Mpra language

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Mpra
Mpre
Pronunciation ḿpŕ̩ɛ̀
Native to Ghana
Native speakers
(no estimate available)
Language codes
ISO 639-3 None (mis)
Glottolog mpra1235[1]

Mpra AKA Mpre is a language spoken in the village of Butie (8°52′N 1°15′W / 8.867°N 1.250°W / 8.867; -1.250) in central Ghana, located between the towns of Techiman and Tamale near the confluence of the Black and White Voltas. Mpra has been difficult to classify due to its divergent vocabulary. It is known only from a 70-word list given in a 1931 article. Blench (2007) considers it to be a possible language isolate.[2] A poorly attested language spoken in the nearby village of Tuluwe may also turn out to be yet another language isolate. Both Butie and Tuluwe are located near the village of Mpaha.

Painter (1967) briefly states that "ḿpŕ̩ɛ̀ has died" and that the ethnic group ("the Nnyamase-mprɛ") have "become Nnyamase-Gonja"; he appears to regard it as having been a dialect of Gonja. However, this is based only on the numerals, which are clearly related to Gonja. The rest of the vocabulary is "hard to recognise" (Williamson & Blench, 2000:36). Blench (2010) presents it as a possible Kwa language; Blench (2012) notes that it "may either be an isolate with [Kwa] borrowings or a highly divergent branch of Kwa".[3]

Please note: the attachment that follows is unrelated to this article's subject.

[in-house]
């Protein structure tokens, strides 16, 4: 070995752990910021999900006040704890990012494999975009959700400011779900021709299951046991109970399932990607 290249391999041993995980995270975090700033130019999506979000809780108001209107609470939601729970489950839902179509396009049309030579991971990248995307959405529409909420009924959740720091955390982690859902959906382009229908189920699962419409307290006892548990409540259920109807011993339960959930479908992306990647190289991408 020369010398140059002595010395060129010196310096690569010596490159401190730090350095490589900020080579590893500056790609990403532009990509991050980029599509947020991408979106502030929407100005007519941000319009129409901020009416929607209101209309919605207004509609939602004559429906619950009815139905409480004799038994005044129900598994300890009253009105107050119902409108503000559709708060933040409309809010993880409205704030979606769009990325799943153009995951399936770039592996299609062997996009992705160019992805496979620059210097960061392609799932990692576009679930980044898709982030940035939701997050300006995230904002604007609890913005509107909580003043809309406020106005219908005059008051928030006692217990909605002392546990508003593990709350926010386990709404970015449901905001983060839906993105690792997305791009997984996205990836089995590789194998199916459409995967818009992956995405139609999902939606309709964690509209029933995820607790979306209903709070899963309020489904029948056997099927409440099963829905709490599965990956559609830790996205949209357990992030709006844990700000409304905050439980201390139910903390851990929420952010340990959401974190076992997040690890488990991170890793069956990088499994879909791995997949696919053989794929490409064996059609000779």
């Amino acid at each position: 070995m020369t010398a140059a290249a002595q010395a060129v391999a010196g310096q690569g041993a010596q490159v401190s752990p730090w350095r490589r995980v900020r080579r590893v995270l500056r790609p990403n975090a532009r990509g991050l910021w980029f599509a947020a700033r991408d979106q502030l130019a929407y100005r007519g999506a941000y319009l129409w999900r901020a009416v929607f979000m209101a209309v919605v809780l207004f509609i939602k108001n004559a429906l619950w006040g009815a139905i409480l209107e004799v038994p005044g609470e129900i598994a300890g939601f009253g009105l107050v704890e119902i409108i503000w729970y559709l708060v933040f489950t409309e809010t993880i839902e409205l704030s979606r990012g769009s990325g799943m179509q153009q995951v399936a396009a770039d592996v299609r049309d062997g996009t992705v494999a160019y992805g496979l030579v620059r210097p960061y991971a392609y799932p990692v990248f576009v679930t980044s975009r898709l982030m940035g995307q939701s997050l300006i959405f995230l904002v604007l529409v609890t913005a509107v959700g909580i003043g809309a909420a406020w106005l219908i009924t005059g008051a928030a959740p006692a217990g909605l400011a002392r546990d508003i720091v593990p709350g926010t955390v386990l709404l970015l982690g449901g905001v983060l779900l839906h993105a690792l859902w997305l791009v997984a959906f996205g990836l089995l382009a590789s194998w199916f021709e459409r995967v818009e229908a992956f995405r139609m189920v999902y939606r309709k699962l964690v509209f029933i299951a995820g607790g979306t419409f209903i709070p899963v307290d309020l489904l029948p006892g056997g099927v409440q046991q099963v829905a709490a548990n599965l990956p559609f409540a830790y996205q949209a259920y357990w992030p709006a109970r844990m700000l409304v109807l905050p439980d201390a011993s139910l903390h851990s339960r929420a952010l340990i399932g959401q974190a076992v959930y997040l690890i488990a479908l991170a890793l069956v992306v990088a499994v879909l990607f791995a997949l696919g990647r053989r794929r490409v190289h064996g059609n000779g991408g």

Bibliography[edit]

  • Blench, Roger. 2010. "Why is Africa so Linguistically Undiverse?".[1] Language Isolates in Africa workshop, Lyon, December 3–4
  • Cardinall, A.W. 1931. "A survival". Gold Coast Review, V,1:193-197.
  • Painter, Colin. 1967. "The Distribution of Guang in Ghana, and a Statistical Pre-Testing on Twenty-Five Idiolects," The Journal of West African Languages, Vol. 4, No. 1, Cambridge University Press, Ibadan, pp. 25–78.

References[edit]

  1. ^ Nordhoff, Sebastian; Hammarström, Harald; Forkel, Robert; Haspelmath, Martin, eds. (2013). "Mpra". Glottolog 2.2. Leipzig: Max Planck Institute for Evolutionary Anthropology. 
  2. ^ http://www.ddl.ish-lyon.cnrs.fr/projets/clhass/PageWeb/ressources/Isolats/Mpra%20%20Blench%202007.pdf
  3. ^ Roger Blench, Niger-Congo: an alternative view

External links[edit]